The Indian Ministry of Electronics and Information Technology said on Monday it had received numerous complaints regarding the misuse and transmission of user data by certain mobile applications to servers outside India.
“The compilation of this data, its extraction and its profiling by elements hostile to the national security and the defense of India, which end up encroaching on the sovereignty and the integrity of India, is a very deep question and immediate action that requires emergency measures, “said the ministry. said, listing 59 apps, including many important Chinese apps that will be subject to the ban.
Although the Indian government’s statement did not mention China by name, the ban comes as military tensions between the two countries continue to escalate following deadly border clashes earlier this month which left at least 20 Indian soldiers dead. Many Indians have called for a boycott of Chinese goods and services, particularly of China’s dominant technology industry.
“There has been a strong refrain in the public arena to take strict measures against applications that harm India’s sovereignty and the privacy of our citizens,” added the government. Other popular Chinese apps on the list include the video game Clash of Kings, the WeChat messaging application, the Weibo social network and the CamScanner photo application.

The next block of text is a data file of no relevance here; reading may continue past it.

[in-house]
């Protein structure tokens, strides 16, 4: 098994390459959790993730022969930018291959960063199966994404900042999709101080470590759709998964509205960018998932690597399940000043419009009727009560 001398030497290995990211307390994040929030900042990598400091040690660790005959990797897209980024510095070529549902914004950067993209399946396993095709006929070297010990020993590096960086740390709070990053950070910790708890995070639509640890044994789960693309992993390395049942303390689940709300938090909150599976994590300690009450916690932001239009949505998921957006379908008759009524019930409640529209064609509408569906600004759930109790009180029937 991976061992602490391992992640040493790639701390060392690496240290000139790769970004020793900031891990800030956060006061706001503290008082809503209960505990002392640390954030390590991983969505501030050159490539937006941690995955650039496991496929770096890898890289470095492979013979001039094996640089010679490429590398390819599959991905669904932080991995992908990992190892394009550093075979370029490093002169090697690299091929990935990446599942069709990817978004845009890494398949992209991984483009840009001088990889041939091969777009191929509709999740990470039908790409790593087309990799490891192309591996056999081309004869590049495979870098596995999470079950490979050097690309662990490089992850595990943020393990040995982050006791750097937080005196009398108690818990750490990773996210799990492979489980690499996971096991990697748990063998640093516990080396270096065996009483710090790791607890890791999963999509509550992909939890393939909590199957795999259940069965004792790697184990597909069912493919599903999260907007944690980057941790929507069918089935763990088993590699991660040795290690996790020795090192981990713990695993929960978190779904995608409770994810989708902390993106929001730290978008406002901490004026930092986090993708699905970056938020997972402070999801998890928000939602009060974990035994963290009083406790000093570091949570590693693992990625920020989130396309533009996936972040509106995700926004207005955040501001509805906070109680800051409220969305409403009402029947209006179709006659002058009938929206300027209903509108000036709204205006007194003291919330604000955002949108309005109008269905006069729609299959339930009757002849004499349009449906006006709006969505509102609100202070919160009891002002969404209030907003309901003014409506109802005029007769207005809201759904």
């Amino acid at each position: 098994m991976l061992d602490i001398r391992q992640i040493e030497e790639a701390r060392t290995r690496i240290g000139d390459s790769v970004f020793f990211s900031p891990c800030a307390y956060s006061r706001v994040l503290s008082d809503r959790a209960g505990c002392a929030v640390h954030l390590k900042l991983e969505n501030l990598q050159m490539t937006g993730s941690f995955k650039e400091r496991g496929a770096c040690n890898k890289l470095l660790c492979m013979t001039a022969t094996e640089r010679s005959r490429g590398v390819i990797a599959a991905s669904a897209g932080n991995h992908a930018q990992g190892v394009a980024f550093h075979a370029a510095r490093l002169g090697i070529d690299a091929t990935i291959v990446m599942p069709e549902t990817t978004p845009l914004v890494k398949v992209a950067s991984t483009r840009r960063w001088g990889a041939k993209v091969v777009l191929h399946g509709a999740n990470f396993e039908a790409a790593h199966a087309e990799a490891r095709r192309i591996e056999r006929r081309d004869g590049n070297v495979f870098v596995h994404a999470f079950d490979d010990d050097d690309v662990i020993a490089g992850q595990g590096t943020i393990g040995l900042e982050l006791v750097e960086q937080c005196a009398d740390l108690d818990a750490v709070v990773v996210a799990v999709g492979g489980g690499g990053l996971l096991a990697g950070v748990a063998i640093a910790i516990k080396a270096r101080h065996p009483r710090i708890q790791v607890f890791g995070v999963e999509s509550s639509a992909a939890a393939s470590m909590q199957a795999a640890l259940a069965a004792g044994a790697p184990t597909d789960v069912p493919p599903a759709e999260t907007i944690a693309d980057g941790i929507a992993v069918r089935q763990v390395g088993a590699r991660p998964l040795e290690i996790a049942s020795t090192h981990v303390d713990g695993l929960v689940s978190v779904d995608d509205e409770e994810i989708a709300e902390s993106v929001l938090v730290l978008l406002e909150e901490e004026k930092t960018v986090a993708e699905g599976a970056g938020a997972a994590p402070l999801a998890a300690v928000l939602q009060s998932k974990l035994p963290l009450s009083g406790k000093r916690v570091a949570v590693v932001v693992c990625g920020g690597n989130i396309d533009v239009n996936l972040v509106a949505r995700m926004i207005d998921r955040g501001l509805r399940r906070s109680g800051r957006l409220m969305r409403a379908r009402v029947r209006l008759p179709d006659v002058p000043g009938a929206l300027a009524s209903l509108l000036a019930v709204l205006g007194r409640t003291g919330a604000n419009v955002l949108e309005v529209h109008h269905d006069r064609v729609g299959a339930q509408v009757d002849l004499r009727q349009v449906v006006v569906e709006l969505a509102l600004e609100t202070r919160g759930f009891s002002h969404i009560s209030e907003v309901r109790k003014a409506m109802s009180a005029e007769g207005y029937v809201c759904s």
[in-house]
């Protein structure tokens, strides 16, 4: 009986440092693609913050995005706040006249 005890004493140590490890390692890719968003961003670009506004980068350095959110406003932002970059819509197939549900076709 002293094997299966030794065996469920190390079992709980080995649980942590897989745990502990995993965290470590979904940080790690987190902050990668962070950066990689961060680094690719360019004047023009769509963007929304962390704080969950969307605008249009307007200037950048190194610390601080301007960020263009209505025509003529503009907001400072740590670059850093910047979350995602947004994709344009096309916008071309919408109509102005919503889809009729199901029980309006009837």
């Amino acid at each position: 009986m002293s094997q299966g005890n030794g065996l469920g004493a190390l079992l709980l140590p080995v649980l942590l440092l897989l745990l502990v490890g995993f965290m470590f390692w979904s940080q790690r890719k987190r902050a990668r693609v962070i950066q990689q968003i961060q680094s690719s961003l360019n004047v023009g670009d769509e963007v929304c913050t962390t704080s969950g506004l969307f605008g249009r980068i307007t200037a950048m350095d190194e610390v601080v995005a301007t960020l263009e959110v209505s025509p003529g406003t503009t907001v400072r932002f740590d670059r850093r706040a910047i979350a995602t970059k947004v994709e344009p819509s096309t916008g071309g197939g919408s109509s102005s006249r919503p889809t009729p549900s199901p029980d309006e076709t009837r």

TikTok, the hugely popular video platform owned by Chinese tech giant Bytedance, has around 120 million users in India, making it one of its largest markets.
Building local management teams in countries like India has been “essential to our global success,” a TikTok spokesperson said in a statement.
“The ByteDance team of approximately 2,000 employees in India is committed to working with the government to demonstrate our dedication to user safety and our commitment to the country as a whole,” said the statement.
It is not the first time that TikTok has encountered problems with the Indian government. The app was briefly blocked in India last year after a court ruled that it could expose children to sexual predators, pornography and cyberbullying. The app was reinstated a week later after successfully appealing the court’s decision.
As India’s diplomatic tensions with China begin to have a ripple effect on business and technology, complete decoupling may be easier said than done. China dominates India’s huge Internet market – the second largest in the world, with nearly 600 million users – in both hardware and software. Chinese companies such as Xiaomi, Oppo, Vivo and OnePlus represent more than half of the Indian smartphone market, according to industry figures, and Chinese tech giants Ali Baba (BABA) and Tencent (TCEHY) are major investors in some of the most valuable startups in the country.
However, the ban will be “a blow to the Chinese application industry which loses a solid installed base outside its country of origin”, according to the research firm Canalys.